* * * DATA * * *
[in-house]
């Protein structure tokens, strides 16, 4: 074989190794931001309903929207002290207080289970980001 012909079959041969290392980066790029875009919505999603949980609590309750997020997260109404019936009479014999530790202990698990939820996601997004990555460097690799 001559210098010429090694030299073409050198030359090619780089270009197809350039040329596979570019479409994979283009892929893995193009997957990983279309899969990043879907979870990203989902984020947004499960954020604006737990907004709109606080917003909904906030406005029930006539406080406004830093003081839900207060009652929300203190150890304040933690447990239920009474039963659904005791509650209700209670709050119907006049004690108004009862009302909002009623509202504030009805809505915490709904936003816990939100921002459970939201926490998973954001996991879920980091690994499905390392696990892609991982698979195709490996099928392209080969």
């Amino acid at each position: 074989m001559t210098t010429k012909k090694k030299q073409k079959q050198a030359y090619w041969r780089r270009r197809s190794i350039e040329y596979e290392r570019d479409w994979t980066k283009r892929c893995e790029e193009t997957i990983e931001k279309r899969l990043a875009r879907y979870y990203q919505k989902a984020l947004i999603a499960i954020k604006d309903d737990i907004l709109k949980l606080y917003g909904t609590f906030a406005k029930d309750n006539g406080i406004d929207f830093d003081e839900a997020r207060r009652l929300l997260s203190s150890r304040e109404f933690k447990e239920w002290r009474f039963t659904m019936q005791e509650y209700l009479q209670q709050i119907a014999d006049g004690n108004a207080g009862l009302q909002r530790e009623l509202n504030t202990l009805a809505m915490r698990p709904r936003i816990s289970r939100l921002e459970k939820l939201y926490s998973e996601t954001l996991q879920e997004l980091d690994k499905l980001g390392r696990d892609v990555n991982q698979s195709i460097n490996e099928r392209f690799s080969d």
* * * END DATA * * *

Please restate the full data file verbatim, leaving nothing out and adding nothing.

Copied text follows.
[in-house]
């Protein structure tokens, strides 16, 4: 074989190794931001309903929207002290207080289970980001 012909079959041969290392980066790029875009919505999603949980609590309750997020997260109404019936009479014999530790202990698990939820996601997004990555460097690799 001559210098010429090694030299073409050198030359090619780089270009197809350039040329596979570019479409994979283009892929893995193009997957990983279309899969990043879907979870990203989902984020947004499960954020604006737990907004709109606080917003909904906030406005029930006539406080406004830093003081839900207060009652929300203190150890304040933690447990239920009474039963659904005791509650209700209670709050119907006049004690108004009862009302909002009623509202504030009805809505915490709904936003816990939100921002459970939201926490998973954001996991879920980091690994499905390392696990892609991982698979195709490996099928392209080969």
């Amino acid at each position: 074989m001559t210098t010429k012909k090694k030299q073409k079959q050198a030359y090619w041969r780089r270009r197809s190794i350039e040329y596979e290392r570019d479409w994979t980066k283009r892929c893995e790029e193009t997957i990983e931001k279309r899969l990043a875009r879907y979870y990203q919505k989902a984020l947004i999603a499960i954020k604006d309903d737990i907004l709109k949980l606080y917003g909904t609590f906030a406005k029930d309750n006539g406080i406004d929207f830093d003081e839900a997020r207060r009652l929300l997260s203190s150890r304040e109404f933690k447990e239920w002290r009474f039963t659904m019936q005791e509650y209700l009479q209670q709050i119907a014999d006049g004690n108004a207080g009862l009302q909002r530790e009623l509202n504030t202990l009805a809505m915490r698990p709904r936003i816990s289970r939100l921002e459970k939820l939201y926490s998973e996601t954001l996991q879920e997004l980091d690994k499905l980001g390392r696990d892609v990555n991982q698979s195709i460097n490996e099928r392209f690799s080969d």